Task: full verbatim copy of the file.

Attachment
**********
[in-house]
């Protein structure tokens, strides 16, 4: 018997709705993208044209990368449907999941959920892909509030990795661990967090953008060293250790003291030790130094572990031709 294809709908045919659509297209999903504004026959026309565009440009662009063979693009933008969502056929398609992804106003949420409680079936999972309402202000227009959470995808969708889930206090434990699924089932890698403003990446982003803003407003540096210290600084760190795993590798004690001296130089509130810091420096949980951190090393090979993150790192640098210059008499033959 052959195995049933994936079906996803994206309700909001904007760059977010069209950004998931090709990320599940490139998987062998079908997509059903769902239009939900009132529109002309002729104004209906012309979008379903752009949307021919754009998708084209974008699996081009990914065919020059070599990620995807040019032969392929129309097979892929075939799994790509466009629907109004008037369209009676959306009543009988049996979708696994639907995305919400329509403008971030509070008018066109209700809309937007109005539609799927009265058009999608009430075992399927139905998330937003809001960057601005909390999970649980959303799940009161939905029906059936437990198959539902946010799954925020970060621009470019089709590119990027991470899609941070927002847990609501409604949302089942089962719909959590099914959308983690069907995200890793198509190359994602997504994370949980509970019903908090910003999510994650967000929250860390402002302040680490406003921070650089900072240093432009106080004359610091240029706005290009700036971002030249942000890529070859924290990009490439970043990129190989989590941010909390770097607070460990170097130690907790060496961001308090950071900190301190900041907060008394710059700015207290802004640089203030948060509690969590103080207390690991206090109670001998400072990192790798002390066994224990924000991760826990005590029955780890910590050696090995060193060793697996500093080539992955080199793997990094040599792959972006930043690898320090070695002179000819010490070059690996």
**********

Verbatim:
[in-house]
């Protein structure tokens, strides 16, 4: 018997709705993208044209990368449907999941959920892909509030990795661990967090953008060293250790003291030790130094572990031709 294809709908045919659509297209999903504004026959026309565009440009662009063979693009933008969502056929398609992804106003949420409680079936999972309402202000227009959470995808969708889930206090434990699924089932890698403003990446982003803003407003540096210290600084760190795993590798004690001296130089509130810091420096949980951190090393090979993150790192640098210059008499033959 052959195995049933994936079906996803994206309700909001904007760059977010069209950004998931090709990320599940490139998987062998079908997509059903769902239009939900009132529109002309002729104004209906012309979008379903752009949307021919754009998708084209974008699996081009990914065919020059070599990620995807040019032969392929129309097979892929075939799994790509466009629907109004008037369209009676959306009543009988049996979708696994639907995305919400329509403008971030509070008018066109209700809309937007109005539609799927009265058009999608009430075992399927139905998330937003809001960057601005909390999970649980959303799940009161939905029906059936437990198959539902946010799954925020970060621009470019089709590119990027991470899609941070927002847990609501409604949302089942089962719909959590099914959308983690069907995200890793198509190359994602997504994370949980509970019903908090910003999510994650967000929250860390402002302040680490406003921070650089900072240093432009106080004359610091240029706005290009700036971002030249942000890529070859924290990009490439970043990129190989989590941010909390770097607070460990170097130690907790060496961001308090950071900190301190900041907060008394710059700015207290802004640089203030948060509690969590103080207390690991206090109670001998400072990192790798002390066994224990924000991760826990005590029955780890910590050696090995060193060793697996500093080539992955080199793997990094040599792959972006930043690898320090070695002179000819010490070059690996």